Boy Interpreter in Moscow

Allan Richardson

Alan’s adventure was a classic result of the implicit encouragement we were given at Hatfield School, to use initiative and try whatever we thought possible; this Post is submitted on Allan’s behalf and with his permission, by Chris Hepden, HS 1957-64. If anyone wishes to contact Allan, search for his own website under allanrichardson , or email me via  and I’ll forward your messages.

Additions to this Post were last made on 23/01/22.


In 1961, while in the Lower 6th at Hatfield School, I found an unusual way of getting some Russian language practice. A school visit to Germany in 1959 had kindled an enthusiasm for languages reinforced by the excellent teaching of Mr Pidcock, Mr Gregory, Miss Gardner and others.

Having opted to do A level Russian and German, the question was how to get the same boost in Russian that the school trip to Bielefeld had given me in German. It was in the depths of the Cold War and school exchanges were non-existent.

Then the Herts Advertiser reported that a St. Albans based company, Marconi Instruments, were to exhibit at a British trade fair in Moscow. “Wonder if they need an interpreter, with my O level Russian” was half a joke, but I wrote to the company offering my services free in return for a three-week trip to Moscow. Amazingly they didn’t turn it down but offered to give me a try and eventually took me on. I had to spend several weeks of the school holidays learning about very specialised electronic equipment and discovering the Russian vocabulary that went with it. Teachers were very supportive and the School gladly gave me the time off during the summer term.

Setting Off for Moscow

The trip was picked up by the press, and I learned that what you see in the media is not necessarily how it was. They staged a photo of me waving goodbye to the family in St. Albans, though as I recall we then got into Dad’s car and they came to Heathrow to see me off. The reality behind the line “the sixth-former hopes to meet spaceman Gagarin”, was that the reporter had asked “which famous Russians would you like to meet – Yuri Gagarin?” This had never crossed my mind and I said something like “that would be interesting…”
So it was that in May 1961, along with many well-fed British businessmen, a 16 year-old Hatfield School pupil took off for Moscow (on a De Havilland Comet of course).








Entrance to the British Trade Fair, moscow June 1961


Interpreting at the Trade Fair was a grown up job of work. It was a big exhibition with thousands of visitors, and I found myself answering all sorts of questions from curious Muscovites, as well as explaining technical details to the few who were really interested in our electronic equipment.




In the centre of Moscow

Nevertheless I had enough free time for sightseeing,and became quite familiar with the Moscow metro and its opulent stations. A small heatwave, the first warm weather after the long Moscow winter, had brought people out to throng the parks and gardens. Children in kindergarten groups, old people, and young Muscovites too, all smiles and bustle.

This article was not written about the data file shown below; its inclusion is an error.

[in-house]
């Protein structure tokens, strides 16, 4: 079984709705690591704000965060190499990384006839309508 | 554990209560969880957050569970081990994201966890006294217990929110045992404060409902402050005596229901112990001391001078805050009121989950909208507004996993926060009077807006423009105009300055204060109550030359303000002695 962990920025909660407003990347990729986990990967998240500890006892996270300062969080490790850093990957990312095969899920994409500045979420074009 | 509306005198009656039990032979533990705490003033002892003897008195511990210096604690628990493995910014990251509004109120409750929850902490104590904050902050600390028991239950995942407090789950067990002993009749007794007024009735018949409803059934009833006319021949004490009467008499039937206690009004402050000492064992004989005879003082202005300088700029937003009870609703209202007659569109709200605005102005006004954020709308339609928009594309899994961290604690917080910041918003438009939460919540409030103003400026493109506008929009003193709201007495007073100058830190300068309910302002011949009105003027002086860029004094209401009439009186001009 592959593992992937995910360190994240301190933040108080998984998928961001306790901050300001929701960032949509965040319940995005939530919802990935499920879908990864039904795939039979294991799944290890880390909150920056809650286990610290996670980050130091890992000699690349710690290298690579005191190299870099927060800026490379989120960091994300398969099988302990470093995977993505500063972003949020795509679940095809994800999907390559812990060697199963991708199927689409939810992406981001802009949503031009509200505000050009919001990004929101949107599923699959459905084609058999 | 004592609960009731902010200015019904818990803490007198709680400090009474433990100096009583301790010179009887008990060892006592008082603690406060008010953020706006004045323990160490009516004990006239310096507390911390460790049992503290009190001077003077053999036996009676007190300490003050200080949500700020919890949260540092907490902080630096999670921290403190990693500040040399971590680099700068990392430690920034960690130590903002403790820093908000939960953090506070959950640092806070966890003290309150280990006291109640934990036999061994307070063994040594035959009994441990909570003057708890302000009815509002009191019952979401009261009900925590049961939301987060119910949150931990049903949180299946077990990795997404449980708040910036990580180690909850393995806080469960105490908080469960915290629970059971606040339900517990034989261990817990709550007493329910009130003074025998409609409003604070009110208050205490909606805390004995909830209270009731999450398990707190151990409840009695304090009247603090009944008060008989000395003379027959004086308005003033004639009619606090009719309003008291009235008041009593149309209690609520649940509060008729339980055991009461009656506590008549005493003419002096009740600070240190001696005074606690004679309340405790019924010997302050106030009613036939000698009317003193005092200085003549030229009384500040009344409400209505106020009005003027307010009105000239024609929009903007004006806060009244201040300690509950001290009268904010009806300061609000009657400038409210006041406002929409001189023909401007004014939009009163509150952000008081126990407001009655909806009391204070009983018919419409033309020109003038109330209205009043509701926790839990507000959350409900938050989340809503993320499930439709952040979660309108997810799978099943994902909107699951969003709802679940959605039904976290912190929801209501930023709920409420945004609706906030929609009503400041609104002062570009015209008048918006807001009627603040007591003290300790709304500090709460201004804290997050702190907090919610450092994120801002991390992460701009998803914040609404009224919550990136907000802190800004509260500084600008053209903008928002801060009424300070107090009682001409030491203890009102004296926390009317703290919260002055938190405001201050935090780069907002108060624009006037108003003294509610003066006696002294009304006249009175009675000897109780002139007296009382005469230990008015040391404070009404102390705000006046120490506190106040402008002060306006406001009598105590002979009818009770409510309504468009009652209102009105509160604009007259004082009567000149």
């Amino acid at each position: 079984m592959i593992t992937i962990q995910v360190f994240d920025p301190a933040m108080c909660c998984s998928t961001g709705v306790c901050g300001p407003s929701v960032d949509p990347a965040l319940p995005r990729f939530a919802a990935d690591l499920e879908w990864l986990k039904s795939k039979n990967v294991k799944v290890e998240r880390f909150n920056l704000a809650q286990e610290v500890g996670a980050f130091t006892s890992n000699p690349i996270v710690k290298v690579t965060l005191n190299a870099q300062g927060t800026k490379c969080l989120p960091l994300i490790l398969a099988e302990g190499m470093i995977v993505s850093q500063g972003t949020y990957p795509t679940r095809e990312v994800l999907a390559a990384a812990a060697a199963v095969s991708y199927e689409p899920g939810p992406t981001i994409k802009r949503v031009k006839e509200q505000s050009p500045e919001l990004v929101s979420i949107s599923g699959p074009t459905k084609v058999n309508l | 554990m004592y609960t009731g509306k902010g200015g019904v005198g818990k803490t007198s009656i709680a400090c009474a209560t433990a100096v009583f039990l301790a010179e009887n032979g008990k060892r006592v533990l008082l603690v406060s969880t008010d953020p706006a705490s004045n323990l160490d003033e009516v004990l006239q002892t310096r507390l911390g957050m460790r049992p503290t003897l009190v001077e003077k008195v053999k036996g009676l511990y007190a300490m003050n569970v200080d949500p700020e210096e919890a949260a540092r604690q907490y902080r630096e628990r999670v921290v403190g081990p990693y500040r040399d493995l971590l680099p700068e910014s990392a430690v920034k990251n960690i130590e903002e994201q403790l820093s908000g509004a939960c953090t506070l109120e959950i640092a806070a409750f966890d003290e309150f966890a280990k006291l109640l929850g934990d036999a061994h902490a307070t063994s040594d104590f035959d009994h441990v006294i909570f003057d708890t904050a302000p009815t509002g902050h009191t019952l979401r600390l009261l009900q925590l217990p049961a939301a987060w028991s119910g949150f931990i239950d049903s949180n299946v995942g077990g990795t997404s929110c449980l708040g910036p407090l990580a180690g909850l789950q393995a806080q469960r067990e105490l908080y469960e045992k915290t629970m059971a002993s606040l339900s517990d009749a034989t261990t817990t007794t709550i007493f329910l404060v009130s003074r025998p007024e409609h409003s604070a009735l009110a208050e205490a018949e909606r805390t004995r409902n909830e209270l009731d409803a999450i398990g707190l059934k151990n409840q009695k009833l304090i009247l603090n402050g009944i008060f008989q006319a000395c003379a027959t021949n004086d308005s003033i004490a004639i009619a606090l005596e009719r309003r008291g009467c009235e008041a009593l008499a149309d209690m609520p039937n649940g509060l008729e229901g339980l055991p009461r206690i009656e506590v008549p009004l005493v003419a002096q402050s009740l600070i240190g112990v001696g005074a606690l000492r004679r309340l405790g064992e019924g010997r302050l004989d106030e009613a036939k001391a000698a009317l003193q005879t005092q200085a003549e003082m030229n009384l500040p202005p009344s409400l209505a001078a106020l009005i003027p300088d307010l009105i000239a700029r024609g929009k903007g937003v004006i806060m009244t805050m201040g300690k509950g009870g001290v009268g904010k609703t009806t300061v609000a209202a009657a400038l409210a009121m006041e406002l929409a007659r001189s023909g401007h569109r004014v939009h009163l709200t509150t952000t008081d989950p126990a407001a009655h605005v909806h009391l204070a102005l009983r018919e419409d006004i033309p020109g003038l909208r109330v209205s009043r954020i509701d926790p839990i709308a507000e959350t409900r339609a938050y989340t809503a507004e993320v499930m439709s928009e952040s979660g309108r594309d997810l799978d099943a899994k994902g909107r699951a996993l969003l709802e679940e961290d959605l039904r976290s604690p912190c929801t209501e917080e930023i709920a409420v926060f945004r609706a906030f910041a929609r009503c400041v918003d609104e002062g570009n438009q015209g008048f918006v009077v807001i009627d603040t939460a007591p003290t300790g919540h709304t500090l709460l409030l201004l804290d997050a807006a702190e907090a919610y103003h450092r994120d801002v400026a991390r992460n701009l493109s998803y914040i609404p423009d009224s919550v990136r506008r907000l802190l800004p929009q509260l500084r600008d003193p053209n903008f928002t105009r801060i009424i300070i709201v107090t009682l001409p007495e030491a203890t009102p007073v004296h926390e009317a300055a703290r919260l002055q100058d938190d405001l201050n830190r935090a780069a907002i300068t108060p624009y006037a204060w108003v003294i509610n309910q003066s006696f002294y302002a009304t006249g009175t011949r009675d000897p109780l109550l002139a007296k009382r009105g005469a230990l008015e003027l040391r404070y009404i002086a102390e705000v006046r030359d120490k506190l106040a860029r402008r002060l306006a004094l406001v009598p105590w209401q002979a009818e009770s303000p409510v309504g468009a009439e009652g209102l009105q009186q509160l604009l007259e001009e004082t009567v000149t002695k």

We have to remind ourselves that the slight “thaw” in international relations took place against a very icy Cold War background. The Soviet Union was the enemy, and there was a popular perception that the Russians wanted to destroy us. Sure, in Moscow I saw the drab housing and the political placards everywhere.

Kindergarten in the park

But the folk I met were not the dour, hostile people we might have been led to expect. They seemed good-humoured, open and extremely friendly. They were very keen to talk about life, literature, art and music. They were also hopelessly curious about us and the west – always the same questions: how much does a British worker earn, do you have a television, how much does a car cost, how long is the waiting list, etc

Olya – a young Muscovite






The Trade Fair ran its course and soon enough I was back at school. Needless to say I did not meet Yuri Gagarin, or anyone famous. It had been an unforgettable experience, and the language had indeed come alive as I got down to A levels and the works of Pushkin, Tolstoy and Chekhov, under the expert guidance of Bill Pidcock. Despite being labelled a technical school, Hatfield School had inspirational teachers in languages and the arts who helped us all to realise our potential.


Additional information

This article from the front page of the Daily Herald on 13/5/1961 was tracked down by Lorna Bain (now Lorna Joy).


Allan has observed:

Ha ha; Dad did start learning Russian and we did listen to Moscow Radio at odd times, but the “night after night father and son sat listening to Moscow Radio” bit is a product of the reporter’s imagination.










We are searching for further newspaper archive or other material about Allan’s adventure, with the aim of including it in this article.




This scanned version of Allan’s contemporary account of his Moscow visit, published in the Hatfield School Magazine later in 1961, shows his youthful starry-eyed enthusiasm.


















Note added 23/01/22 by Chris Hepden

Allan’s more recent activities, as a writer and performer of songs, are introduced in

a recent Post: Allan – Troubadour from Hatfield. He’s been writing and singing since the early 1960s.


This page was added on 03/04/2021.

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